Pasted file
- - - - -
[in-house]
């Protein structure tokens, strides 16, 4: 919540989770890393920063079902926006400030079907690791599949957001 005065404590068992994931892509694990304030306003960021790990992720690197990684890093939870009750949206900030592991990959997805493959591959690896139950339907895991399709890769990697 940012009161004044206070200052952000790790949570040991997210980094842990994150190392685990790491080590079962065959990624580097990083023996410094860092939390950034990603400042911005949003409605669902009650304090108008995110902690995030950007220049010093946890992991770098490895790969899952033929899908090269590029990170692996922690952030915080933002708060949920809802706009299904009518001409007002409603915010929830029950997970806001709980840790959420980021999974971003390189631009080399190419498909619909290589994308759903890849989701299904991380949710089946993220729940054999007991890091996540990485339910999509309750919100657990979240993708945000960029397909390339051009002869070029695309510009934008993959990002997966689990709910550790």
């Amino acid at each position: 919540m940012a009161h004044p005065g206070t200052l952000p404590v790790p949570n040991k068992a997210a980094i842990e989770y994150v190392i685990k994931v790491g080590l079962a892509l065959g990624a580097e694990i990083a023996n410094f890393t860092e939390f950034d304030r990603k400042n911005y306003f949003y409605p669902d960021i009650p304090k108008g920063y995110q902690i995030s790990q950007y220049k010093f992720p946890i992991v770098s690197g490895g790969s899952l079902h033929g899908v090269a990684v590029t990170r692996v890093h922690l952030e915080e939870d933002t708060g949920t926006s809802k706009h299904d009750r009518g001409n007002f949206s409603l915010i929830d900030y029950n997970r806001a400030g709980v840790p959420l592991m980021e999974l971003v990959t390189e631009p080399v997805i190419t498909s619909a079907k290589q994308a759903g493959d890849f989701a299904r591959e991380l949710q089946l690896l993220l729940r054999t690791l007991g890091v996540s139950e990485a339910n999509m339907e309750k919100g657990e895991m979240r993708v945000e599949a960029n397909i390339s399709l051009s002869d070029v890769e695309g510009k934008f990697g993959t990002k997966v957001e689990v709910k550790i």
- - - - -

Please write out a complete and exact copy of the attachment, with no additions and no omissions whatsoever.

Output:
[in-house]
């Protein structure tokens, strides 16, 4: 919540989770890393920063079902926006400030079907690791599949957001 005065404590068992994931892509694990304030306003960021790990992720690197990684890093939870009750949206900030592991990959997805493959591959690896139950339907895991399709890769990697 940012009161004044206070200052952000790790949570040991997210980094842990994150190392685990790491080590079962065959990624580097990083023996410094860092939390950034990603400042911005949003409605669902009650304090108008995110902690995030950007220049010093946890992991770098490895790969899952033929899908090269590029990170692996922690952030915080933002708060949920809802706009299904009518001409007002409603915010929830029950997970806001709980840790959420980021999974971003390189631009080399190419498909619909290589994308759903890849989701299904991380949710089946993220729940054999007991890091996540990485339910999509309750919100657990979240993708945000960029397909390339051009002869070029695309510009934008993959990002997966689990709910550790």
């Amino acid at each position: 919540m940012a009161h004044p005065g206070t200052l952000p404590v790790p949570n040991k068992a997210a980094i842990e989770y994150v190392i685990k994931v790491g080590l079962a892509l065959g990624a580097e694990i990083a023996n410094f890393t860092e939390f950034d304030r990603k400042n911005y306003f949003y409605p669902d960021i009650p304090k108008g920063y995110q902690i995030s790990q950007y220049k010093f992720p946890i992991v770098s690197g490895g790969s899952l079902h033929g899908v090269a990684v590029t990170r692996v890093h922690l952030e915080e939870d933002t708060g949920t926006s809802k706009h299904d009750r009518g001409n007002f949206s409603l915010i929830d900030y029950n997970r806001a400030g709980v840790p959420l592991m980021e999974l971003v990959t390189e631009p080399v997805i190419t498909s619909a079907k290589q994308a759903g493959d890849f989701a299904r591959e991380l949710q089946l690896l993220l729940r054999t690791l007991g890091v996540s139950e990485a339910n999509m339907e309750k919100g657990e895991m979240r993708v945000e599949a960029n397909i390339s399709l051009s002869d070029v890769e695309g510009k934008f990697g993959t990002k997966v957001e689990v709910k550790i």